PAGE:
Election strategist Prashant Kishor appeared to be lending his voice to the opposition in Bihar on Sunday, when he attacked Chief Minister Nitish Kumar for allegedly not coming out of his official residence for nearly three months following the COVID-19 outbreak.
Kishor, who was elevated to the post of national vice-president in the Janata Dal (United) headed by Kumar within weeks of joining the outfit two years ago but expelled from it on disciplinary grounds earlier this year, came out with a stinging tweet criticising the ruling NDA for gearing up for the Assembly polls at a time when the outbreak has entered a critical stage in Bihar.
"Scared of stepping out of his residence during the last three months because of corona, Nitish Kumar nonetheless thinks that common people's lives will not be endangered if they came out of their houses to take part in the electoral process," Kishor said in a tweet in Hindi.
He also lamented that the Assembly polls were dominating the discourse in Bihar, instead of the coronavirus, "though the state has reported more than 6,000 cases, despite the testing ratio being the lowest in the country, and almost seven to nine per cent of the samples tested are reported positive".
The remarks of Kishor came close on the heels of Kumar concluding a virtual conference of his party over six days, during which he interacted with the grassroots-level workers via video-conference.
The poll strategist had played an instrumental role in the campaign for the Grand Alliance, comprising the JD(U), RJD and the Congress, in the 2015 Assembly polls, when the coalition achieved a stunning victory.
The Bharatiya Janata Party (BJP), with which the JD(U) has realigned, is already engaged in a vigorous online public outreach programme aimed at the state polls, which was kicked off a week ago by Union Home Minister Amit Shah, who addressed people in the state from Delhi in a "virtual rally".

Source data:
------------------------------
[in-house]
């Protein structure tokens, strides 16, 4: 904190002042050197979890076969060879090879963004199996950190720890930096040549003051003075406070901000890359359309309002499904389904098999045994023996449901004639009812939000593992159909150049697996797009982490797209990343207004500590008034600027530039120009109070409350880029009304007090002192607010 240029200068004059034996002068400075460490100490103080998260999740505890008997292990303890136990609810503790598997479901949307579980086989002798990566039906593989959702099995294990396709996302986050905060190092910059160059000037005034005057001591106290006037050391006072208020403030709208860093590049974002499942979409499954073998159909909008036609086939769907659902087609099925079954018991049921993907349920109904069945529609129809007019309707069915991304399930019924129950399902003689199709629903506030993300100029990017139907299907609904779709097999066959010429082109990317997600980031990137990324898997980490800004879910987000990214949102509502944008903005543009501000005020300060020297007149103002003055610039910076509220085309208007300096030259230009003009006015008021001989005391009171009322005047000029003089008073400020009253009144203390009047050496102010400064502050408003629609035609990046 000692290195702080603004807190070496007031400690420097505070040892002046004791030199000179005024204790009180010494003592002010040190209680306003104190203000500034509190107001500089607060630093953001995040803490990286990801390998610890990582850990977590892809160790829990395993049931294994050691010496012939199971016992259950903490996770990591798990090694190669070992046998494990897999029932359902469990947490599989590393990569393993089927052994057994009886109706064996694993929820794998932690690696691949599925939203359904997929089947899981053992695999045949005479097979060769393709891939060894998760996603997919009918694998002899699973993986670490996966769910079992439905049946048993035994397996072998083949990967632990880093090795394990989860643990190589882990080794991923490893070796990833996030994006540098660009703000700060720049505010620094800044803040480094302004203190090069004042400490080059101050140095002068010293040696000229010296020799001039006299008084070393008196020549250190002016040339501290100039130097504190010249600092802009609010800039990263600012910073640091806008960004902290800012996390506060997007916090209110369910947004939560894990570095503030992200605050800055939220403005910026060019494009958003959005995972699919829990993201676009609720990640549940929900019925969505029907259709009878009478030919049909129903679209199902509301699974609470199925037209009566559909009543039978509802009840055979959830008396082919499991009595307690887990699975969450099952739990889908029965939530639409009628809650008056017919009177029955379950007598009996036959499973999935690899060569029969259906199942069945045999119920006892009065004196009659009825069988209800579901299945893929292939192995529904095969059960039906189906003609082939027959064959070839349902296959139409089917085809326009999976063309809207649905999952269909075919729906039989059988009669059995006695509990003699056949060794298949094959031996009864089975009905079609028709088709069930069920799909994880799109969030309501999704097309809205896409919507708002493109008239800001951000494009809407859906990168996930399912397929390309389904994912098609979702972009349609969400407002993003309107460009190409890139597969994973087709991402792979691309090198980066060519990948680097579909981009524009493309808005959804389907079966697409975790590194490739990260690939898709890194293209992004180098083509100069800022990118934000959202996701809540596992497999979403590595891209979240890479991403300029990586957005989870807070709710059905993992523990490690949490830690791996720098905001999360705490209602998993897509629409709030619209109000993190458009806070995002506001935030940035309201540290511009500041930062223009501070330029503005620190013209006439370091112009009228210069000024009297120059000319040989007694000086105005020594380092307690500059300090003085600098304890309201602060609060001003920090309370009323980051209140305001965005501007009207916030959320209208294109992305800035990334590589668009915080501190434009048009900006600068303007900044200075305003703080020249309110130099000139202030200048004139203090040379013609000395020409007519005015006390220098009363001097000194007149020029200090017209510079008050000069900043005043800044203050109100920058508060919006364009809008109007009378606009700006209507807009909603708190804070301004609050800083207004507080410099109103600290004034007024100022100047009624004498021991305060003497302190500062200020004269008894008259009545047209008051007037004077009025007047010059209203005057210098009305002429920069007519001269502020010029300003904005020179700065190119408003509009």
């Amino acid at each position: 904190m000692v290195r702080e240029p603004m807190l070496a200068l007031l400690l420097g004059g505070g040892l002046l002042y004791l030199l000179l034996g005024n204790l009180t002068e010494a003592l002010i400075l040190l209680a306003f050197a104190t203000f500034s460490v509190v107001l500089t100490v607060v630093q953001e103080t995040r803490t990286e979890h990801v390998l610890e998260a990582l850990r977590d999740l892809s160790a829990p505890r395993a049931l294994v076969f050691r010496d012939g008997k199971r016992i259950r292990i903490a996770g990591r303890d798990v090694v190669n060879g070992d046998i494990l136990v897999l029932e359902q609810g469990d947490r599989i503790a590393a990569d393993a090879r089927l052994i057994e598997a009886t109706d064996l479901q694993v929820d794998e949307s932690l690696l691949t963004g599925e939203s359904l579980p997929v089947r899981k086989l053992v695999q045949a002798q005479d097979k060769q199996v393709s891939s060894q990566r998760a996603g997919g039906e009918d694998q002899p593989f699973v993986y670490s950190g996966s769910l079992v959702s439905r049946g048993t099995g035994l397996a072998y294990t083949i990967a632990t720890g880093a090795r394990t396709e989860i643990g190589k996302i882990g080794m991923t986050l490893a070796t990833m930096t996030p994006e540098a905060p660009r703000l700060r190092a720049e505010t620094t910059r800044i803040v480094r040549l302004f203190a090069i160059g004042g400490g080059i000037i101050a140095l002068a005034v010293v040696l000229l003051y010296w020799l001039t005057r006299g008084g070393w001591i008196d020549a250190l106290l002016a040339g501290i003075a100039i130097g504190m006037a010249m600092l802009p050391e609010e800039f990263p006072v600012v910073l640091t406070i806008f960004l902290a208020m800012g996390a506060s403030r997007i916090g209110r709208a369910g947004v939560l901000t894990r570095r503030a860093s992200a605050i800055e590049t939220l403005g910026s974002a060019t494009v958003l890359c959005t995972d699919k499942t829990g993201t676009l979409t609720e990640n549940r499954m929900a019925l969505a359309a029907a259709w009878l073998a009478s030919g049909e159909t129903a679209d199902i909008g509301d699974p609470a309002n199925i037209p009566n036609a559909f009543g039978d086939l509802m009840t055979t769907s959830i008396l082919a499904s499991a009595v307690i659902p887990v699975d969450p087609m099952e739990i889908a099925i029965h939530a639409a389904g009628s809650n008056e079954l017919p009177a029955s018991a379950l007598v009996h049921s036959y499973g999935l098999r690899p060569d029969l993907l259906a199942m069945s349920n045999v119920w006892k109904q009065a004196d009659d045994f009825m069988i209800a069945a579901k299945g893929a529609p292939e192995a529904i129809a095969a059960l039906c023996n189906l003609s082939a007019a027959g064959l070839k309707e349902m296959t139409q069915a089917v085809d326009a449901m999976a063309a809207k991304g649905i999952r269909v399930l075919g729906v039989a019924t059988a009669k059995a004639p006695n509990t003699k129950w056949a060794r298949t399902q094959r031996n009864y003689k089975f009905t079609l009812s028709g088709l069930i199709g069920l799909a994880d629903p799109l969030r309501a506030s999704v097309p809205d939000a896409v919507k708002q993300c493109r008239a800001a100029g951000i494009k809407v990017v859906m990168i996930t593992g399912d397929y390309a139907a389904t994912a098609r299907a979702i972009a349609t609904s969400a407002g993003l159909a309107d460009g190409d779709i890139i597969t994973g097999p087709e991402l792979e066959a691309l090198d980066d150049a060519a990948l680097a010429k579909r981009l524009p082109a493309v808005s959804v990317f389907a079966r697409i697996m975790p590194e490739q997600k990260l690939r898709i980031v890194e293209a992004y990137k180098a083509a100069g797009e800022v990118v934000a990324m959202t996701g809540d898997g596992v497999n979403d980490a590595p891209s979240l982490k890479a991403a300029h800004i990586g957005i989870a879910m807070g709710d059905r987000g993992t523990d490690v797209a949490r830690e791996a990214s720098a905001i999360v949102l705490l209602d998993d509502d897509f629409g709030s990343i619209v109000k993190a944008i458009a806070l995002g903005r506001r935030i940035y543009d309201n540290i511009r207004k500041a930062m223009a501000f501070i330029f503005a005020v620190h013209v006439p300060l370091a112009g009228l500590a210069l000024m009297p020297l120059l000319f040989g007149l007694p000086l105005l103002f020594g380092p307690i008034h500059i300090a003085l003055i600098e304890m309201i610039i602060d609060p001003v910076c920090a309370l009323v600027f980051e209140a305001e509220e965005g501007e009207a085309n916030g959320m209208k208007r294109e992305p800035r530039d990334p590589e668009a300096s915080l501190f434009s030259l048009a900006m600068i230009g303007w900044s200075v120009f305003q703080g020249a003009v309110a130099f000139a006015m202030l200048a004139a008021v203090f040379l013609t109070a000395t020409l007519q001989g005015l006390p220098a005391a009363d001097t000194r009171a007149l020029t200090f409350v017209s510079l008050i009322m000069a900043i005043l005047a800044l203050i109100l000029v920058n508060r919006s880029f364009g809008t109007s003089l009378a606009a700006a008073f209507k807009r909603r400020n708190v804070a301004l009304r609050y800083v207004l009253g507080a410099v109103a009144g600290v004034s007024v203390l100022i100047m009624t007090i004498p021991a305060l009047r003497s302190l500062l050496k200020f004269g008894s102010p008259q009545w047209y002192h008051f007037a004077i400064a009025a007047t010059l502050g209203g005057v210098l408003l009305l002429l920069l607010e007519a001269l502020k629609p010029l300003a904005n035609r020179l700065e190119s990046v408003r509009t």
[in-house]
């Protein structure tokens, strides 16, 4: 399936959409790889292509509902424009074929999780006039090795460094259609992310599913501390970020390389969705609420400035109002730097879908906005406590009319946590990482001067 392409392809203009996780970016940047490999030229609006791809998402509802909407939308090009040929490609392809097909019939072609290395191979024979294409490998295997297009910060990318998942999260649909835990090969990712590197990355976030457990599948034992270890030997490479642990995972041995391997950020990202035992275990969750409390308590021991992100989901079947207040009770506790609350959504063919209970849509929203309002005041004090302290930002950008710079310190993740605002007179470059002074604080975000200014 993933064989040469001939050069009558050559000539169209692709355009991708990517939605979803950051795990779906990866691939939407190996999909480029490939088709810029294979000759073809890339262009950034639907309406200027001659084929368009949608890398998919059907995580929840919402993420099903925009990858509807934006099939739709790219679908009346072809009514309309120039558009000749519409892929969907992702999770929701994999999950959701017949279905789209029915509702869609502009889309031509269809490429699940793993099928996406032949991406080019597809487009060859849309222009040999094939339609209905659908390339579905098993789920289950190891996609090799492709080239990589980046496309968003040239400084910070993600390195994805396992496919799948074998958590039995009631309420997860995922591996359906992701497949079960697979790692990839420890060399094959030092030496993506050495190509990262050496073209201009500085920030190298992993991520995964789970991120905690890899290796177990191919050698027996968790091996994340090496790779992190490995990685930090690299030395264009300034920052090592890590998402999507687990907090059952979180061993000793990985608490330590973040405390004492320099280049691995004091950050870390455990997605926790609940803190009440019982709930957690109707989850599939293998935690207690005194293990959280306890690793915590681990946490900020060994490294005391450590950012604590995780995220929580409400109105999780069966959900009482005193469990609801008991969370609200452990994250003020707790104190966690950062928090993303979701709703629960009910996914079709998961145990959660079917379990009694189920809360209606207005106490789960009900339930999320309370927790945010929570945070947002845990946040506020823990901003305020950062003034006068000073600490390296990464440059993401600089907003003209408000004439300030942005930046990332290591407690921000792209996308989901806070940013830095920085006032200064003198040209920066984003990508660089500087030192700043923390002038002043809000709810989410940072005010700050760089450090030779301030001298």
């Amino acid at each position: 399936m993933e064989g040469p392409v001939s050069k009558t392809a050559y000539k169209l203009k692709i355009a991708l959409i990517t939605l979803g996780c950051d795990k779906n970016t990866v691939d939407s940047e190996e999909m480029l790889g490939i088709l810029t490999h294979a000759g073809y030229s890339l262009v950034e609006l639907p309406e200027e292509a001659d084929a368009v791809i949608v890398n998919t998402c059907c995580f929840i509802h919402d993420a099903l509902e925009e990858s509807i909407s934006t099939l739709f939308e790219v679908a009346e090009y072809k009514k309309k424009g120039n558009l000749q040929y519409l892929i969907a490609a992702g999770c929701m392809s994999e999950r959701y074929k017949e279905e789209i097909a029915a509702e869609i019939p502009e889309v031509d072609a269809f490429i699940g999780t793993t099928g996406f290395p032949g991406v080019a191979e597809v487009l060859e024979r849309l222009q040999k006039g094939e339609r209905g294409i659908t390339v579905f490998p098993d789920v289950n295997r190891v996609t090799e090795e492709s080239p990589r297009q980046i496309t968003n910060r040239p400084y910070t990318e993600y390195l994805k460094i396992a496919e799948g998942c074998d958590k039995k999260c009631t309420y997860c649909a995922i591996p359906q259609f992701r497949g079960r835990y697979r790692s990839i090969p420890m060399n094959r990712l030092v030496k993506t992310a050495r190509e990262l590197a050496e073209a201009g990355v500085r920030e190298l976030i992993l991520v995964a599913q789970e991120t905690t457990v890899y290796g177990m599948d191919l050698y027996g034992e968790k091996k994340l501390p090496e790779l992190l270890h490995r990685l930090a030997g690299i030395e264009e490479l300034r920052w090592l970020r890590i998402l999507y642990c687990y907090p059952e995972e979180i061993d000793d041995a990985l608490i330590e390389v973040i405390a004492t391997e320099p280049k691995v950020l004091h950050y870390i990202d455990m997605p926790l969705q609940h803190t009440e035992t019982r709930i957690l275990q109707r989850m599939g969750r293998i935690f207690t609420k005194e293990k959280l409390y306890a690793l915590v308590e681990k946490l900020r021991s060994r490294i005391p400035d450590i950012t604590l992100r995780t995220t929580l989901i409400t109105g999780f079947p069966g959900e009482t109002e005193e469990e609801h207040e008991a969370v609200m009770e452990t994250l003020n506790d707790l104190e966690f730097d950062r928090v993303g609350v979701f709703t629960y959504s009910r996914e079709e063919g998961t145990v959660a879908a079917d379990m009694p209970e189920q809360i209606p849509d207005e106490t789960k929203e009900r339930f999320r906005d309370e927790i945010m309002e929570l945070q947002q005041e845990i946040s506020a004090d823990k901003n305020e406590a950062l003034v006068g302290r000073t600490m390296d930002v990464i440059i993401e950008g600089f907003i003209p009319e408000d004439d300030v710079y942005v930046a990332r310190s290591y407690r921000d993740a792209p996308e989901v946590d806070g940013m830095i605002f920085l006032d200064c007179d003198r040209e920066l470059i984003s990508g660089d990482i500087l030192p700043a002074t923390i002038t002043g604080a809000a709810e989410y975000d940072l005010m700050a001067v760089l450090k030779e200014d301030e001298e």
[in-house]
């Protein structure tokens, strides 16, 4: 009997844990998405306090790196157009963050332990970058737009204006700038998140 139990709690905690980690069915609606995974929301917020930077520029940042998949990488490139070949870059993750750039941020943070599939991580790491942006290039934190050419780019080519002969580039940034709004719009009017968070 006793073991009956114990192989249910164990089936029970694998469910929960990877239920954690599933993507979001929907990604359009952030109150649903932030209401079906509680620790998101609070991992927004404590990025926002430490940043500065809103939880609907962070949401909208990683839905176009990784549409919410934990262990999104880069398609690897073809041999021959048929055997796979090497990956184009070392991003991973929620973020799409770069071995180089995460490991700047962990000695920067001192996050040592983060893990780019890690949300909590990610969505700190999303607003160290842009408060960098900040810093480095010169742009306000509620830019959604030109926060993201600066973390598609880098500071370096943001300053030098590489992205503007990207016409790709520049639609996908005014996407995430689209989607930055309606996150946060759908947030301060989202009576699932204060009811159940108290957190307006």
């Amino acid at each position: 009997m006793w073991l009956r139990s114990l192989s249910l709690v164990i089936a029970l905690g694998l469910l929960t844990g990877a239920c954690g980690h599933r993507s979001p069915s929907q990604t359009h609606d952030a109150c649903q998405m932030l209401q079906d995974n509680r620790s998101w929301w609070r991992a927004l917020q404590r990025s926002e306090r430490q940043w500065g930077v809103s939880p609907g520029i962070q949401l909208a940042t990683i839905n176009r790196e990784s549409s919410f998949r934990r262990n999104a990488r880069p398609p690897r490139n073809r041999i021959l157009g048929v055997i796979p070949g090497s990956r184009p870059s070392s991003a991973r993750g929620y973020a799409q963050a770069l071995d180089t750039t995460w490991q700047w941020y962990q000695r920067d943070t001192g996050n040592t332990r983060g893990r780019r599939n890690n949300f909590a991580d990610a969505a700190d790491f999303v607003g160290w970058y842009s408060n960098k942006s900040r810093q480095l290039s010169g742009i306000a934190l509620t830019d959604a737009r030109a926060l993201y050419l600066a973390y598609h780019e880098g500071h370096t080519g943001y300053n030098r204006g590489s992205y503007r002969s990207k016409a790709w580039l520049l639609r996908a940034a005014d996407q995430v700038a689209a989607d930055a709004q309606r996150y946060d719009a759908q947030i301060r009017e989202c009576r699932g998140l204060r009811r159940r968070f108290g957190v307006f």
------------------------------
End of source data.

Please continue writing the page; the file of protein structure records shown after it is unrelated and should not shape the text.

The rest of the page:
Kumar's preference for functioning from within the premises of his residence, the only recent exception being his turning up at the CM secretariat, less than 50 metres away, last week, has come in for repeated criticism from Lalu Prasad's RJD -- left sore and out of power following Kumar's abrupt return to the BJP-led National Democratic Alliance (NDA).
Both Prasad and his heir apparent Tejashwi Yadav have been attacking Kumar, calling him names like "darpok" (coward) for his reluctance to step out.
Yadav, who returned to the city on Saturday after meeting his jailed father in Ranchi, told reporters with a theatrical flourish: "All opposition parties should troop to the chief minister's residence to look for the missing chief minister. The people of Bihar have been looking around for him."
Kishor, known to have excellent relations with Prasad, has not associated himself with any party in Bihar after his ties with the JD(U) got severed.
However, the founder of IPAC, who has among his clients prominent non-NDA players across the country, including Arvind Kejriwal of the Aam Aadmi Party (AAP) and Mamata Banerjee of the Trinamool Congress (TMC), has indicated that he would be involved in Bihar politics in his own way by floating a political platform -- Baat Bihar Ki.
The platform will seek to galvanise the state's youngsters, who are said to be not satisfied with the modest progress made during the decade and a half when Kumar was at the helm.
Although parties opposed to the ruling NDA in Bihar are numerous, not many of them seem to be inclined to find a common cause with the Rashtriya Janata Dal (RJD), which has earned the reputation of a domineering coalition partner.
Moreover, recent moves of the party such as staging protests against Shah's "virtual rally" by beating utensils, without taking into confidence other parties, seem to have estranged the non-NDA parties further.